To assume the US would intervene, if there were a force-on-force collision on the high seas, is a belief that has its roots in a time long gone. America will do what is best for America, and to assume otherwise befits an historic underpinning that is now superseded. Moreover this attitude displays in the Coalition a genuine lack of awareness of the coming state-of-affairs; and what the coming storm—consisting of a deliberate containment of China—will bring. The historical situation remains transfixed in the minds-eye of this Coalition government (as it was the previous Labor government), by what the US accomplished in the ‘saving’ of Australia as the Japanese advanced through the A-P region in the (early) phase of the Pacific theatre in WWII. The US did come to Australia’s aid at this time and to be fair, after the bombing of Darwin Australian policy-makers had been caught completely off-guard by Japanese advances; and were in a state of disarray.

The here and now: how times have changed

The above-mentioned scenario, of Australia being caught by surprise and needing to have acute intervention is, in contemporary times, not applicable. In the late twentieth and the early twenty-first century the dissemination of information is much greater and the awareness, information and debate is robust in political, military and academic realms. There is a vast amount of information with regard to China’s rise and the possible trajectories, the threat it may pose, and the potential collisions that may occur—there are none of the ‘surprise factors’ that were present in 1941-42. Therefore, to not understand or to blithely ignore the enmeshment of history and the severe implications it could have for Australia—or to continue on an ‘as normal’ pathway when dealing with Japan in the current state-of-affairs—borders on a wilfull denial of Japan’s history in the region; a the impact the rise of China will have on Australia from a military perspective; and harnesses a misguided belief that the regional power-stakes will not undergo seismic change in the near-future. Ministers Bishop and Johnston’s behaviour on behalf of the Abbott government signal a retreat to the sanctuary of the past in which the US—as it did in the early 1940s—will come to the aid of Australia immediately and completely; and that Japan will remain steadfast in its military allegiance to Australia as the pressures from China grow. These are the gravest of mistakes and the positioning of Australia by Bishop and Johnston’s actions send a clear and overt signal to an up and coming regional strength that previous relationships matter at the expense of creating new and vibrant ones. Thus, the upgrading of Australia-Japan defence ties (even if the end result is one of only symbolism) sends a dangerous and irresponsible signal to a burgeoning China—a land of a sixth of the world’s population, and a country that has over a million-plus military personnel—and makes the coming era of pax-Sino for Australia an increasingly dangerous place, within a progressively fragile environment overall. Australia’s default should be one of striving for inclusiveness in all the A-P region, and not be one of sending exclusive signals to one country which might antagonise another.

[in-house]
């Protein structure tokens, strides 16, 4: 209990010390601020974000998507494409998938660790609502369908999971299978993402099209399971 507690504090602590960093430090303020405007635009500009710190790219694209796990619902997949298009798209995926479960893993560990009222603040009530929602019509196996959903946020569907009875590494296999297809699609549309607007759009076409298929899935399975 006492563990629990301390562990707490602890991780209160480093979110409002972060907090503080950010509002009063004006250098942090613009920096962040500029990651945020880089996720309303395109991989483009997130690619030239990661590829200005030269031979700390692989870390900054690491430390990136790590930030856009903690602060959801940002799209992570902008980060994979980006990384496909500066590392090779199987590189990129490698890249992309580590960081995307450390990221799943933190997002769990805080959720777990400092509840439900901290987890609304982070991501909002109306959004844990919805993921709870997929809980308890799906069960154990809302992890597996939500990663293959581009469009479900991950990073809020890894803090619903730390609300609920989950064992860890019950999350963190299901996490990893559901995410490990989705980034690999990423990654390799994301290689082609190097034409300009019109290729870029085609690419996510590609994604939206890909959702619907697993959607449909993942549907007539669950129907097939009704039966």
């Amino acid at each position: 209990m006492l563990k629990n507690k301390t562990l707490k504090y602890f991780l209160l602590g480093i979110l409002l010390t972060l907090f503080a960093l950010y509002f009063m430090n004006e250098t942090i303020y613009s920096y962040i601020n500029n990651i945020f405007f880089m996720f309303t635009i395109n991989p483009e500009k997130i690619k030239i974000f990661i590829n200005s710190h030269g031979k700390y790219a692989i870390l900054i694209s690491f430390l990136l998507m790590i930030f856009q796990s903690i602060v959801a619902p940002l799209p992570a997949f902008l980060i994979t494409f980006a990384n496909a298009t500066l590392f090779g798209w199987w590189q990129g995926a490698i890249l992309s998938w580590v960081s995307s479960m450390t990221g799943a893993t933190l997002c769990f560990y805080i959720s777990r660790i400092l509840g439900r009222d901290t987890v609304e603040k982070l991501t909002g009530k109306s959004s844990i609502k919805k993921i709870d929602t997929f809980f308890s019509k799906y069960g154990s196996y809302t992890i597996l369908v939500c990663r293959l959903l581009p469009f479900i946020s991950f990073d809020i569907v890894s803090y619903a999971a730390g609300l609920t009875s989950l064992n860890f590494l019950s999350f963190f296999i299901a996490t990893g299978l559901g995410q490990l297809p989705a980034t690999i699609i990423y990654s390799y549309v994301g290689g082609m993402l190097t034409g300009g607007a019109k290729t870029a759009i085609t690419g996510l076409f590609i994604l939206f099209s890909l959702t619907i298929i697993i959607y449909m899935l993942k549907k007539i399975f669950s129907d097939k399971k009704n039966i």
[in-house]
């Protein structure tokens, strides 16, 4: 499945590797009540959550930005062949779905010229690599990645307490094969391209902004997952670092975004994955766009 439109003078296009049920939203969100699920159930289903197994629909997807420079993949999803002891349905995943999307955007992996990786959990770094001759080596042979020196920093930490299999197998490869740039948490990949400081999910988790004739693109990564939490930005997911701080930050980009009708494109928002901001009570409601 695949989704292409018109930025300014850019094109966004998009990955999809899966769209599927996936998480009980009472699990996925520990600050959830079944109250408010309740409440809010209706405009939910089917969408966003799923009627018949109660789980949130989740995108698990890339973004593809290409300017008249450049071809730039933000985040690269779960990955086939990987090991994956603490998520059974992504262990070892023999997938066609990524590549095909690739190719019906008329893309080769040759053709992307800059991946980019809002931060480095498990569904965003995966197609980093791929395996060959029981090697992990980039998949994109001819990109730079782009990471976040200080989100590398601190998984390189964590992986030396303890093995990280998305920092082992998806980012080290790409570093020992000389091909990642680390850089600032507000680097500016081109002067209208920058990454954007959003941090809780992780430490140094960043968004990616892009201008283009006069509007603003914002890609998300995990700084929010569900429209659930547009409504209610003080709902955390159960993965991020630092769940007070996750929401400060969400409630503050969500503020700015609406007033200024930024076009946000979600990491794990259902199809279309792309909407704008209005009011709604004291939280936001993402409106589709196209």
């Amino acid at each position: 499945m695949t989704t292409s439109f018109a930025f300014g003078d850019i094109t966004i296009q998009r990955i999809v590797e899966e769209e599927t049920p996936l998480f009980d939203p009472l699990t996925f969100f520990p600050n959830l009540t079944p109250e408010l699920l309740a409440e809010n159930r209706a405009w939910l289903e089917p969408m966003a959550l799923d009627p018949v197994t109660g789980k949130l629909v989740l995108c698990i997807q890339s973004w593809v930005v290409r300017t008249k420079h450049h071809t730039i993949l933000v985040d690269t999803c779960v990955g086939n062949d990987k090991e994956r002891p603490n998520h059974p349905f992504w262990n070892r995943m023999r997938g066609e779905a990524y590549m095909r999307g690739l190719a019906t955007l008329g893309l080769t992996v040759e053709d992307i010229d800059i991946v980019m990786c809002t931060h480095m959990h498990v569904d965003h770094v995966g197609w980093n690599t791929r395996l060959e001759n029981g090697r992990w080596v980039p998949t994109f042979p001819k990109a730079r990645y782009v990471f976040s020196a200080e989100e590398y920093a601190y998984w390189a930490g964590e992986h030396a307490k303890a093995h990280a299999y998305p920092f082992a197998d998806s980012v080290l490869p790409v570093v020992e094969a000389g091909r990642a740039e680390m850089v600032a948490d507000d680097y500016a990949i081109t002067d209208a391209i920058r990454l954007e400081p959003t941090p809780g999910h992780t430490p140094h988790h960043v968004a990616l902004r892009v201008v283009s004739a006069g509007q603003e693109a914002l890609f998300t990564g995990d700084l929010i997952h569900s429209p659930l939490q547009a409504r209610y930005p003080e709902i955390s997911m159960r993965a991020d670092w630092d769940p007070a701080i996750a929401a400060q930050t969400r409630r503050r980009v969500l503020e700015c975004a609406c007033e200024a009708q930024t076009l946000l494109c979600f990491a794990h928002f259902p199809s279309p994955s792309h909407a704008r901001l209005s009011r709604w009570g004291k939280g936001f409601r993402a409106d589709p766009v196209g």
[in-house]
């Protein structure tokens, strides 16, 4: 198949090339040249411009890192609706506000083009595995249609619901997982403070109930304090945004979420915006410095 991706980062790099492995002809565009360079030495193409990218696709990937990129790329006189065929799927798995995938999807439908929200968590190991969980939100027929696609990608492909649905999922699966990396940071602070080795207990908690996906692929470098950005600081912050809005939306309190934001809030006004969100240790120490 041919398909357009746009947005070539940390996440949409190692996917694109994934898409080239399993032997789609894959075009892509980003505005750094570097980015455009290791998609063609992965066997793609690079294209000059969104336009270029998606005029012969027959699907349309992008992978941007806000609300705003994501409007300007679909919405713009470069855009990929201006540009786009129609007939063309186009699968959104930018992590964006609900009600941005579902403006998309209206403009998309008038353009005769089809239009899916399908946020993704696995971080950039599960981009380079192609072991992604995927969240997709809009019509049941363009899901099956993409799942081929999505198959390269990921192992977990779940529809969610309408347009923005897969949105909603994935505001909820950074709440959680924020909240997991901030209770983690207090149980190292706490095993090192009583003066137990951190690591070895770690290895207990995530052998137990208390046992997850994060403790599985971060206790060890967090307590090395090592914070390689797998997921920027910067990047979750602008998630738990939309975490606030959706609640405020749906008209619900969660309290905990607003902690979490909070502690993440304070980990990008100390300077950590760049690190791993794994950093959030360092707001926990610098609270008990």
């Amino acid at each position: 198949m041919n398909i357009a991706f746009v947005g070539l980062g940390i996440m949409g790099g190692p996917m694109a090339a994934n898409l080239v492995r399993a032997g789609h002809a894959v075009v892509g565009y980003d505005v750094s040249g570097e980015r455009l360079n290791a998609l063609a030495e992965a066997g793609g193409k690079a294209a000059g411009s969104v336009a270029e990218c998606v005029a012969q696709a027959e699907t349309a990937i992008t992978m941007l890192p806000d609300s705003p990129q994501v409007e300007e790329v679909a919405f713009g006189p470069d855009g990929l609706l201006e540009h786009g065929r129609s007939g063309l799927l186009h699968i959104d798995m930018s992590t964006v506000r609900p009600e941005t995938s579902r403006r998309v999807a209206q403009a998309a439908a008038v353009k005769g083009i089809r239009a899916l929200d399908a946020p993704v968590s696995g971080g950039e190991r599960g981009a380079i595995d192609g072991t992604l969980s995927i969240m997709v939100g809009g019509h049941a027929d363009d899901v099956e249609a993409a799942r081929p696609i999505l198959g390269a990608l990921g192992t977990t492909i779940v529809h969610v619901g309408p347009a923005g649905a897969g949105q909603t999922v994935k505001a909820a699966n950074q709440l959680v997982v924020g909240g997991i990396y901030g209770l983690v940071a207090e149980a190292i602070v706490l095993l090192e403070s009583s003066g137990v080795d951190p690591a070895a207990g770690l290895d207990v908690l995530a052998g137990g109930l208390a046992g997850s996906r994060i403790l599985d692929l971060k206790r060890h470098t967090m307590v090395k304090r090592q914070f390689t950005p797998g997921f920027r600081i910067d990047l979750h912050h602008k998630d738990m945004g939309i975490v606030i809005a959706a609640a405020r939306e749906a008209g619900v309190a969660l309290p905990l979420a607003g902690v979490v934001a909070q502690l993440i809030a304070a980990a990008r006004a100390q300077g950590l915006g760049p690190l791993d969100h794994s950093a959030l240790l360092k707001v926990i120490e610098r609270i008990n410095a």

It is timely here to consider the actual worth of US’ assurances, and reflect on the history of such ‘assurances’ in the ‘cold light of day.’ There were assurances given to the Southern Iraqi (Marsh) people during the latter stages of the First Persian Gulf War, the Army of the Republic of Vietnam (South Vietnamese Army) were also given assurances during the latter stages of the Vietnam War, the Hmong people of the Central Highlands of Vietnam were also given promises by the US government during the Vietnam War in their fight against the North Vietnamese. In recent times Iraq was told the US would stay the course, and Afghanistan was told it would be helped until complete independence: all in one way or another were rescinded upon. For Australians’ to think they are of greater importance than any of the aforementioned is irrational; and unsupported by reality. Lastly, a perspective on the Americans’ coming to Australia’s rescue in the Pacific phase of WWII should also be given its place, if only to observe what could happen if the above-mentioned Australia-China collision comes to pass and the region explodes into a kinetic-phase of military action. American policy with regard to Australia at the time of WWII is able to be seen in its true light when Wurth’s recent book, 1942 Australia’s greatest Peril, is examined. Wurth states:

The security of Australia had just been listed very low on a secret US Army list of strategic priorities – in fact, behind seven other priorities -beginning with maintaining Britain, keeping Russia in the war as an enemy of Germany, and maintaining the status quo in India, the Middle East and China.[5]

Foreign Minister Bishop and Defence Minister Johnston should ask the US where Australia actually is placed in its current list of priorities, as one could (and should) based on history, doubt that it is at number one. Regardless of where Australia is on any foreign powers’ list, a more measured and articulate approach needs to be taken toward China in the A-P region. A more coherent and sensible approach to China is sorely needed, if only because China is now on a pathway to exercising preponderance with the addendum of force; that we are in no way assured of America’s response if a ‘miscalculation’ leads to conflict, regardless of our joint histories; and that Australia wishes to show China it is an independent, critical thinking nation, one capable of making its own way in the region free of American influence. To go in the Bishop-Johnston direction on behalf of the Abbott government is tempting a future military fate; and Australians’ should further understand, time is running short to have a positive input in balancing the region before a war breaks out.